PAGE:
The Duxbury Rural Historical Society owns approximately 17 acres of land on Clark’s Island, located in Plymouth Bay. These holdings include land on the west shore, the eastern shore, Pulpit Rock, a boat house called Hop House, and the house property known as Cedarfield (built in 1836 and the second-oldest house on the island). The property was donated to the DRHS in 1969 by the Pilgrim Rock Foundation. The property had been part of the estate of Sarah Wingate Taylor (d. 1964). Sarah’s summers, since infancy, were spent at her ancestral home on Clark’s Island in Plymouth Bay. During her time, eight of the Island’s ten houses were still owned by her relations, the Watson and Taylor families. Her most precious possession was Cedarfield, the second oldest house on the Island and nearby Election Rock where the Pilgrim explorers spent their first Sabbath. There she directed the Pilgrim Rock School for American Studies beginning in 1963, inviting talented students and scholars to engage in discussion and advanced learning. Notable visitors to the island throughout the history of the house, include Henry David Thoreau, Louisa May Alcott, and Truman Capote.

Each year in July/August, the DRHS invites the public to join us at Cedarfield for a picnic, followed by a gathering at Pulpit Rock for a historical perspective on the wonderful island. Pulpit Rock has sometimes been called “the real Plymouth Rock” and was the location at which the passengers of the Mayflower held their first service in the New World, before venturing further into the harbor.
— Duxbury Rural Historical Society
Skip Taylor’s father, Bill Taylor, was a boatbuilder who owned Long Point Marine. The largest boat he built (and the largest sailboat built in Duxbury in the 20th century) was the 50-foot schooner Mya. It was designed by Duxbury’s own Ray Hunt and was in Duxbury harbor when I was young. Ownership moved around but the Kennedy family in Hyannisport has had her for the past few decades.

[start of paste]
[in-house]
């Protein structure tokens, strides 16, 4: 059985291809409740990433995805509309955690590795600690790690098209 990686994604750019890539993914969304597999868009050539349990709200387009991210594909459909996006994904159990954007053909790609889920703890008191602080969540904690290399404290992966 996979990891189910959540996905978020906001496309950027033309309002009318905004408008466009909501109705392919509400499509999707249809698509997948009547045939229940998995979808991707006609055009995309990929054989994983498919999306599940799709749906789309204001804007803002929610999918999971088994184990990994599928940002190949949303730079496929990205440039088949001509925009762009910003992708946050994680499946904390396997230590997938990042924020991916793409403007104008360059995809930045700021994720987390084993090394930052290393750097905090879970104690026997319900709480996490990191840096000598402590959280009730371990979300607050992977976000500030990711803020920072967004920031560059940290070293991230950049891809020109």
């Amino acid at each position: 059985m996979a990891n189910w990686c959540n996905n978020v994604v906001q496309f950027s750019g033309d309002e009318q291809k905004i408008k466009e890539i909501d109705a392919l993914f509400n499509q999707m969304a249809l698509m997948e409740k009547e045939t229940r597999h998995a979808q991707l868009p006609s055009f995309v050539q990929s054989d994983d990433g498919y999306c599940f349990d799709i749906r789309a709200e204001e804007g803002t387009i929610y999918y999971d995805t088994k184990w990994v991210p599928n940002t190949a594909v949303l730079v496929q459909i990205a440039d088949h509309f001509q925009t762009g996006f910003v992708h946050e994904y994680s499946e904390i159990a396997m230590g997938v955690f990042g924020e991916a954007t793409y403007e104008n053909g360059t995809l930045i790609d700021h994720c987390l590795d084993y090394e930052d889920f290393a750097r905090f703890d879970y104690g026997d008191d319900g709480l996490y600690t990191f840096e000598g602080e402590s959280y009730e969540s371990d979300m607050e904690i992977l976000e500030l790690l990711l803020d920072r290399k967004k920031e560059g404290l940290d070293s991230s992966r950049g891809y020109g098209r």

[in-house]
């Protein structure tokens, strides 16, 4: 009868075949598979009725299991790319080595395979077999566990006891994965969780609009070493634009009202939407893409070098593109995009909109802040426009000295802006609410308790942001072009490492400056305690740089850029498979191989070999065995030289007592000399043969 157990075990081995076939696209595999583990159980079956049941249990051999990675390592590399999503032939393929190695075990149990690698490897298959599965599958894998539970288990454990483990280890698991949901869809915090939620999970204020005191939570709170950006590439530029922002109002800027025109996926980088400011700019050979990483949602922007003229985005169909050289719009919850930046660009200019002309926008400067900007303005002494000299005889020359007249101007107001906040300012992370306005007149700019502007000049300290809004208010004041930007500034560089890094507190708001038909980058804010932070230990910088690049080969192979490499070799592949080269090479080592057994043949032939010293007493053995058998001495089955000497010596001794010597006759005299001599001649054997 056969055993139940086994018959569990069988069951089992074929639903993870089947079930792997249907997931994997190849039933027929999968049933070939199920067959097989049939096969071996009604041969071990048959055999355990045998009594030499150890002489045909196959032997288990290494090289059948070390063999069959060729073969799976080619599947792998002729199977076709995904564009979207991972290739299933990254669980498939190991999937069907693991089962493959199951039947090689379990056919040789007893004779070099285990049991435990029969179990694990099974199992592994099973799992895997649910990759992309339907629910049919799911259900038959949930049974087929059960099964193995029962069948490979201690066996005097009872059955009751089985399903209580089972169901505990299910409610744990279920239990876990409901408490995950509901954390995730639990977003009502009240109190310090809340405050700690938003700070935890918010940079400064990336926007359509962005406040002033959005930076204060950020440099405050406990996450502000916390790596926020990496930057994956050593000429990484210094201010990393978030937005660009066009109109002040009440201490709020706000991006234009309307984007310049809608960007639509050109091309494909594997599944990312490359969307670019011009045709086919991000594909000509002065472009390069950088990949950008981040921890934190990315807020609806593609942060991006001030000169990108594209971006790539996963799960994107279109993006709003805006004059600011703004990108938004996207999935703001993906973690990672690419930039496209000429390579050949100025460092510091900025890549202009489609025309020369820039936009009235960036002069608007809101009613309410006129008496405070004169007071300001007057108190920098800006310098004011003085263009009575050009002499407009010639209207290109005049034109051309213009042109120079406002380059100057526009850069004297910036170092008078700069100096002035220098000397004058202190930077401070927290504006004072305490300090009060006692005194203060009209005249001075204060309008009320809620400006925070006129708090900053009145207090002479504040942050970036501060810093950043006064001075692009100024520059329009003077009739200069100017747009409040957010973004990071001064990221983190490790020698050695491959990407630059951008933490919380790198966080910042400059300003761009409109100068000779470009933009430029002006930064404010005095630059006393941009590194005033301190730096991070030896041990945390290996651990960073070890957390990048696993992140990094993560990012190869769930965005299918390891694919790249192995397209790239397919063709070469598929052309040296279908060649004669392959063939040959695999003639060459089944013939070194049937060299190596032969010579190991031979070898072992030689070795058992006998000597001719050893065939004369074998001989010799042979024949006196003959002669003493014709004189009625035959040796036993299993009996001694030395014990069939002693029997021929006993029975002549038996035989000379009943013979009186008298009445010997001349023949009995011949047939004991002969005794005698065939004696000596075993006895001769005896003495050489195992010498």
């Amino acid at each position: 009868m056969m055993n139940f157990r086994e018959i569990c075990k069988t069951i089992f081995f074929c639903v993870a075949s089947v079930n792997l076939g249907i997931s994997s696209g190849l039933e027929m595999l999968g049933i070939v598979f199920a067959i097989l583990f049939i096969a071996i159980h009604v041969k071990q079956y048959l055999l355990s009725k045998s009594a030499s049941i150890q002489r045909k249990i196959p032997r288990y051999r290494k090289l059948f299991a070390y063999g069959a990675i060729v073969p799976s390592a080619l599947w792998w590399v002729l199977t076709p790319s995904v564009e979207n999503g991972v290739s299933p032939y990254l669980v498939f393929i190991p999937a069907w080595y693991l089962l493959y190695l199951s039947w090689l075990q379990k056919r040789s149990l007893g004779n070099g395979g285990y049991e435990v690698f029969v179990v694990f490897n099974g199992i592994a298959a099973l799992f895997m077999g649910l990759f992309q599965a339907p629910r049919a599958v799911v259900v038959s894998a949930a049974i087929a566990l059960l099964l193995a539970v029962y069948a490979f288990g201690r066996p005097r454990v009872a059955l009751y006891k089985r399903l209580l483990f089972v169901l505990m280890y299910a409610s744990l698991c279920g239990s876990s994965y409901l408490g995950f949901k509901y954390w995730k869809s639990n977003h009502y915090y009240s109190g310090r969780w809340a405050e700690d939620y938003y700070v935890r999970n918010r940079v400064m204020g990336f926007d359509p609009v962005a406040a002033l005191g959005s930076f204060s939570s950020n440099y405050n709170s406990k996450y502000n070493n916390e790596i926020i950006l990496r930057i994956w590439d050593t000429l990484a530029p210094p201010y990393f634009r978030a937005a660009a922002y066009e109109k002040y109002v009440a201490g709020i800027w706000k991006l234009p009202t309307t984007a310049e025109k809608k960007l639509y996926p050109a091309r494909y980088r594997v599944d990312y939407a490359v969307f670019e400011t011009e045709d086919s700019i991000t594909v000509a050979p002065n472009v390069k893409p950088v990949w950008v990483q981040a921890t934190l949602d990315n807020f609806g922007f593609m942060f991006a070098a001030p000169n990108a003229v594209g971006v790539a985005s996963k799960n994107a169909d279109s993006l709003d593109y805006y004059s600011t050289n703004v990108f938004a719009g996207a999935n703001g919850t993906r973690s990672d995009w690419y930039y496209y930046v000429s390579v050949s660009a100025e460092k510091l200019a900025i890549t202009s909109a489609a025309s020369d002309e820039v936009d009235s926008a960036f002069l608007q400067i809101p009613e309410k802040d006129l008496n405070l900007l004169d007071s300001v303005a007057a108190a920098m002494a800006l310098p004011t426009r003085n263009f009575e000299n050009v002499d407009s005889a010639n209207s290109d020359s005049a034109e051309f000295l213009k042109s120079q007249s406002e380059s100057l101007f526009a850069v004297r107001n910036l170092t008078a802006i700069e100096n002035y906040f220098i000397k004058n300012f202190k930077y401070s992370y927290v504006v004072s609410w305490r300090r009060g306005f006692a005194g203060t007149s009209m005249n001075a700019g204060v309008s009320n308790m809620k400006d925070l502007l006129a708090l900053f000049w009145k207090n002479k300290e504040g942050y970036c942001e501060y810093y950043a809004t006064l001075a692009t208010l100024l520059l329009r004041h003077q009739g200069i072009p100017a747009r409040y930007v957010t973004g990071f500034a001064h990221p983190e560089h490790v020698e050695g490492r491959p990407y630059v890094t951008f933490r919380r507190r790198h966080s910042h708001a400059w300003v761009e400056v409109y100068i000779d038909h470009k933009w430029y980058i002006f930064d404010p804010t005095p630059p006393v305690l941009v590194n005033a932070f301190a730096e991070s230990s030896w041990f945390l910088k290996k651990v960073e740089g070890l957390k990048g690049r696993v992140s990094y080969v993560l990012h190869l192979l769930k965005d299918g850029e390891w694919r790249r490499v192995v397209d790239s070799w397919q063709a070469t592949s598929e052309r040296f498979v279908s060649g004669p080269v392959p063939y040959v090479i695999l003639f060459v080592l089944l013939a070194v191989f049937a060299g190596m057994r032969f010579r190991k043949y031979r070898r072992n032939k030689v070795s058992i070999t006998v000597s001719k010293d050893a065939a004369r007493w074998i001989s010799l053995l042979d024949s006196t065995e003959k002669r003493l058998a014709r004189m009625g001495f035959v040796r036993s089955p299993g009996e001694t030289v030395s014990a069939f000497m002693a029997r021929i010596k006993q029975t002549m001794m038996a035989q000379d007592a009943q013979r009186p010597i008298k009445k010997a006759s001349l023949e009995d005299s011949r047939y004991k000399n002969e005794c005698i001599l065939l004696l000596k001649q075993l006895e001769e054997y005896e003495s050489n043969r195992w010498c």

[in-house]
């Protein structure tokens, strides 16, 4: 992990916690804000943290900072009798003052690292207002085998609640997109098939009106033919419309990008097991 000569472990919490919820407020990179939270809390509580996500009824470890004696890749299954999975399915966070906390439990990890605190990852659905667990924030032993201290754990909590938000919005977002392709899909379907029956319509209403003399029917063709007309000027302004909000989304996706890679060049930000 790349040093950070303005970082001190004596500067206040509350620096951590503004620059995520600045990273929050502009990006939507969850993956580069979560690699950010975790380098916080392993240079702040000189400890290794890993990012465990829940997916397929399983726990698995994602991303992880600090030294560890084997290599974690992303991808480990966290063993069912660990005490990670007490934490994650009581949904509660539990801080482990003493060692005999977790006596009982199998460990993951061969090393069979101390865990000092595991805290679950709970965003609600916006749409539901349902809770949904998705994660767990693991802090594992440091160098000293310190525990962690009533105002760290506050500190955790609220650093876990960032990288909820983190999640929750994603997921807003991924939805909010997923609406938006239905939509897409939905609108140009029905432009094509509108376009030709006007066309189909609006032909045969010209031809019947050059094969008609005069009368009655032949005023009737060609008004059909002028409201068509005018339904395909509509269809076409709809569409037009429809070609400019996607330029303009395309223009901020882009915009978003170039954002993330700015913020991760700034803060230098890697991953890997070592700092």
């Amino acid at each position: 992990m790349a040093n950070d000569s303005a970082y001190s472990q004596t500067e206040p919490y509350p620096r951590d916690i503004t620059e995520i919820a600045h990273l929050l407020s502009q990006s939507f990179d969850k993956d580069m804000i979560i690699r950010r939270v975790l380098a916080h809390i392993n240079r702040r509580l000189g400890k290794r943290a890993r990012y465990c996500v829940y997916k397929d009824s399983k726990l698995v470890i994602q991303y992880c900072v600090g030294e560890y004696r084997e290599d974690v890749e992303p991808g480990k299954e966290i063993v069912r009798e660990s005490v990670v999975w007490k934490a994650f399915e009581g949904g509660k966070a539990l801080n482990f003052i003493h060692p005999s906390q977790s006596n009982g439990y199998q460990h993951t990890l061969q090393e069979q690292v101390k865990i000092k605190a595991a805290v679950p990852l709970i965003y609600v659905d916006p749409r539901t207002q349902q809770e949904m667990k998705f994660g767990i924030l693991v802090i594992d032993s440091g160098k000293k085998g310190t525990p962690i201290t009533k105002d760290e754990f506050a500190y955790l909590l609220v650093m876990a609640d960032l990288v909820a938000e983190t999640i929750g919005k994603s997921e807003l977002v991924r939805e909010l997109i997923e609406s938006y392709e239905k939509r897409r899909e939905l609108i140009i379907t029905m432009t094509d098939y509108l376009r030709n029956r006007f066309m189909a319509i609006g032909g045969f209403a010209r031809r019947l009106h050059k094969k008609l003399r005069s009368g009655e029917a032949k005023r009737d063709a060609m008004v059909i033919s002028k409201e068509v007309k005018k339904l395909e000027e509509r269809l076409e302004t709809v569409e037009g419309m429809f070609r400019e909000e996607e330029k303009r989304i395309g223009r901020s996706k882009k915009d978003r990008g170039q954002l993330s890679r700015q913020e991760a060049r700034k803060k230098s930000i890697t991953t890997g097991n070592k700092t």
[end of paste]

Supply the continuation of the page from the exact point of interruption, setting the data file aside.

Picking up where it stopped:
— David Corey

A short skiff ride to the Taylor property

The arrow points toward the     Taylor farm, which is where Joe, Nick, Tim, and I pulled and stacked the  grows  (floating trays) after thousands of baby Aunt Dotties were moved to the root cellar on Washington Street for a winters nap.

The arrow points toward the Taylor farm, which is where Joe, Nick, Tim, and I pulled and stacked the grows (floating trays) after thousands of baby Aunt Dotties were moved to the root cellar on Washington Street for a winters nap.

Duxbury Rural Historical Society, ca. 1903

Duxbury Rural Historical Society, ca. 1903

Walk in the Wood

120918 clarks2.jpg
120918 clarks5.jpg
120918 clarks1.jpg

Taylor Homestead

121618 cedarville2.jpg
121618 cedarville1.jpg
121618 cedarville3.jpg
122618 cedarfield.jpg

Pulpit Rock

121618 pulpit rock2.jpg
121618 pulpit rock1.jpg
ON THE SABBOTH DAY
WEE RESTED
20 DECEMBER
1620
— Pulpit Rock

CHANGING SKYLINE at the dock

Out of harms way for the winter

123018 skyline.jpg